November 20, 2012

The Lottery of Birth

In his discussion of justice, the philosopher John Rawls introduced the idea of a birth lottery. I came across this idea a couple of ways - through Warren Buffett's "ovarian lottery", and through Lant Pritchett's wonderful Let Their People Come.

The basic argument is that
laws and other social systems should be designed as though by a premortal agent whose birthplace, intelligence, etc. would all be determined by lottery. Warren Buffett describes it wonderfully in the embedded video.

Anyway, I was thinking about another aspect of the birth lottery. As Warren Buffett argues, he is very lucky to have been born in a time and place where his skills are valued and rewarded. At almost any point in human history, or in most other places in the world, being able to allocate capital is a fairly useless skill.

This made me think about how many people were not so lucky. Right now we think of the greatest painters in human history as Da Vinci, Michaelangelo, Picasso, etc. The list will certainly vary depending on who makes it. However, whatever list we make misses out on all of the people who would have been great painters, but either lived at the wrong time or place, or just never explored that skill. In fact, I would argue, it is almost certain that the (potential) greatest painter that ever lived was not a painter. Our mystery painter was born before paint was invented, or born in rural China, or most likely, she was a woman (a lottery ticket that has generally excluded half of the population from exploring many of their skills).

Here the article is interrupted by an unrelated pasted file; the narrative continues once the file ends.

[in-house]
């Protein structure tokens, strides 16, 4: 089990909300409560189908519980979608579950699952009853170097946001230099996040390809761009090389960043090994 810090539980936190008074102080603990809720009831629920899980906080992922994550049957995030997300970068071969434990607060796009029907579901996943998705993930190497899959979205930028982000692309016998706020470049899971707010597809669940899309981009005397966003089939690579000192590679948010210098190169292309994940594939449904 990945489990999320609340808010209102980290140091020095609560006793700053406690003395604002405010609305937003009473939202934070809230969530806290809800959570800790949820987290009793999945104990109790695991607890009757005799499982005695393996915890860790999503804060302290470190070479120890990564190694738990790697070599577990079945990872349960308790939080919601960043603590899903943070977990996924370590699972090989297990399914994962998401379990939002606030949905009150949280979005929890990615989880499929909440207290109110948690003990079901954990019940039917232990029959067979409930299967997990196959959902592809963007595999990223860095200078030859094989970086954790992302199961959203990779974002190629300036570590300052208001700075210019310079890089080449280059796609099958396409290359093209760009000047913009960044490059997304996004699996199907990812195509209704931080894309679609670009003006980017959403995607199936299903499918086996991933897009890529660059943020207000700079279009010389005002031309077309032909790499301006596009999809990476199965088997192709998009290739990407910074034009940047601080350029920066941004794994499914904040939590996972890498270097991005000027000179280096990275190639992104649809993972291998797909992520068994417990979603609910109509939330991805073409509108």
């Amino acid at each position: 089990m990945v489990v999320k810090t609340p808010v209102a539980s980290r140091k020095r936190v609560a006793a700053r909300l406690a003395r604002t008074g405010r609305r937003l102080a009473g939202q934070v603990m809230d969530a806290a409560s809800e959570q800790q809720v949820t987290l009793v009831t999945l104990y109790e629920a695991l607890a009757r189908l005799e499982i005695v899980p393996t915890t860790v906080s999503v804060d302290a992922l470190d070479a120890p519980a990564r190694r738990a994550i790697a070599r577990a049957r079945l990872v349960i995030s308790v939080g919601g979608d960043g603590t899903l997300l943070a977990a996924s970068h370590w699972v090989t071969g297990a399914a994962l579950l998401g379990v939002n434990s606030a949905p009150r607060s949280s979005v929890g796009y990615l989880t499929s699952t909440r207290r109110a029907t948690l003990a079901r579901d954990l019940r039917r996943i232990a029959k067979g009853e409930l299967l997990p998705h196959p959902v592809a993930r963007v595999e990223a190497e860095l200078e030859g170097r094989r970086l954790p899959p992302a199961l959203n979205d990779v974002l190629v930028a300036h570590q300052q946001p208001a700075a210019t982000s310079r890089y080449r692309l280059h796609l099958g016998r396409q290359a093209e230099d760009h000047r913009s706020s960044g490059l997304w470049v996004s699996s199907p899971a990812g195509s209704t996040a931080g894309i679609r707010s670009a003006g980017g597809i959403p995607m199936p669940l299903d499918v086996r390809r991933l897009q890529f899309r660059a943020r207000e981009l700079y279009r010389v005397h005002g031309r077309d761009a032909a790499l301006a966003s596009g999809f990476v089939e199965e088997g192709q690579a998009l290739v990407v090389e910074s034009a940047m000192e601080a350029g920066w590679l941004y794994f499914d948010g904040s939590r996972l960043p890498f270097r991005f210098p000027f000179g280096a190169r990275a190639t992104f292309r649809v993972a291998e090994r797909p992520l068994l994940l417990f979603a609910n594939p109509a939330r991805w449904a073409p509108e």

There is something tragic in this view of the world - for every skill, the person with the most natural aptitude almost certainly never found their calling. The greatest (potential) poet may be an unhappy accountant, the greatest pianist an Indian peasant, the greatest unicyclist a mediocre Math teacher.

This is one reason that I think capitalism is so needed - it encourages people to explore their talents in the areas that are most valuable to society. And yet, it is still wildly inefficient in the sense that the entire space of possible talents is so vast that it cannot be explored, and natural abilities are still only poorly matched with occupations.

As I was writing this post, I came across Kevin Kelly's very similar, technological version of this argument, and realized that I had read it, and it probably served as a subconscious prompt for my thinking.

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